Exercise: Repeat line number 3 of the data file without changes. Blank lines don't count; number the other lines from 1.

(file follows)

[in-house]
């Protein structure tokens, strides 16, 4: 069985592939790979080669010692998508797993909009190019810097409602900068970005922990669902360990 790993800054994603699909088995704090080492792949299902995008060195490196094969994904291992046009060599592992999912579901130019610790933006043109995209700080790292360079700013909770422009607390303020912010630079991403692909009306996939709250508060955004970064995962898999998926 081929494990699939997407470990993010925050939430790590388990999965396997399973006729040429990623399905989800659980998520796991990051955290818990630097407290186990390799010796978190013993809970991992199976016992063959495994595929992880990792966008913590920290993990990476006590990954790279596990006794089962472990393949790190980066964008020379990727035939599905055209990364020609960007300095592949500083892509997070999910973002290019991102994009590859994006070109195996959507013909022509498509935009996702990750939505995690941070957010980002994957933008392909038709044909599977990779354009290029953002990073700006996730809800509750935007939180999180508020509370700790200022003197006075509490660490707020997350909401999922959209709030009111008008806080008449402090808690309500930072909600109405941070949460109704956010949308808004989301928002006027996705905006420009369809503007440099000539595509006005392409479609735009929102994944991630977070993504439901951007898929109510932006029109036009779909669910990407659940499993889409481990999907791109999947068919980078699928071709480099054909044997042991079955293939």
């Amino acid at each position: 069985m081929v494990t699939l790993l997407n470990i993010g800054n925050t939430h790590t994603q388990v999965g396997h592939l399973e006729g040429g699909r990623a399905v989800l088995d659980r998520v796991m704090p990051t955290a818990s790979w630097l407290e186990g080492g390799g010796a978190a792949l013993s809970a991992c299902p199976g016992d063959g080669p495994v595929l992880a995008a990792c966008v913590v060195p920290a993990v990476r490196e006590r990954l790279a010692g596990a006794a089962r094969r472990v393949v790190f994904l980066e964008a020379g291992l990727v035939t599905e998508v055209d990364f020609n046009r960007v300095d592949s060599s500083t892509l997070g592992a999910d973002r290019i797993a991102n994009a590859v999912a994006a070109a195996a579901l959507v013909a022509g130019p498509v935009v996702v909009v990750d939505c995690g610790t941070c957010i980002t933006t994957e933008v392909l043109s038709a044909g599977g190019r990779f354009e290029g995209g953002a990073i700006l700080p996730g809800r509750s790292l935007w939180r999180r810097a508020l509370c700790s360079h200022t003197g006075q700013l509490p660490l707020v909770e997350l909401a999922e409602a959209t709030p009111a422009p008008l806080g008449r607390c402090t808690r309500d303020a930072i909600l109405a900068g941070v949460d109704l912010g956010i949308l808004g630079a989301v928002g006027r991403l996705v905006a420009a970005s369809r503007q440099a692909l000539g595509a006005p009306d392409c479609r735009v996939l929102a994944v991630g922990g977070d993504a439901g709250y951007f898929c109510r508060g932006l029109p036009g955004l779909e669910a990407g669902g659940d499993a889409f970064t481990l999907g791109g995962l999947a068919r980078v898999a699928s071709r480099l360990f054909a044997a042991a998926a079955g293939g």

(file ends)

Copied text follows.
């Amino acid at each position: 069985m081929v494990t699939l790993l997407n470990i993010g800054n925050t939430h790590t994603q388990v999965g396997h592939l399973e006729g040429g699909r990623a399905v989800l088995d659980r998520v796991m704090p990051t955290a818990s790979w630097l407290e186990g080492g390799g010796a978190a792949l013993s809970a991992c299902p199976g016992d063959g080669p495994v595929l992880a995008a990792c966008v913590v060195p920290a993990v990476r490196e006590r990954l790279a010692g596990a006794a089962r094969r472990v393949v790190f994904l980066e964008a020379g291992l990727v035939t599905e998508v055209d990364f020609n046009r960007v300095d592949s060599s500083t892509l997070g592992a999910d973002r290019i797993a991102n994009a590859v999912a994006a070109a195996a579901l959507v013909a022509g130019p498509v935009v996702v909009v990750d939505c995690g610790t941070c957010i980002t933006t994957e933008v392909l043109s038709a044909g599977g190019r990779f354009e290029g995209g953002a990073i700006l700080p996730g809800r509750s790292l935007w939180r999180r810097a508020l509370c700790s360079h200022t003197g006075q700013l509490p660490l707020v909770e997350l909401a999922e409602a959209t709030p009111a422009p008008l806080g008449r607390c402090t808690r309500d303020a930072i909600l109405a900068g941070v949460d109704l912010g956010i949308l808004g630079a989301v928002g006027r991403l996705v905006a420009a970005s369809r503007q440099a692909l000539g595509a006005p009306d392409c479609r735009v996939l929102a994944v991630g922990g977070d993504a439901g709250y951007f898929c109510r508060g932006l029109p036009g955004l779909e669910a990407g669902g659940d499993a889409f970064t481990l999907g791109g995962l999947a068919r980078v898999a699928s071709r480099l360990f054909a044997a042991a998926a079955g293939g």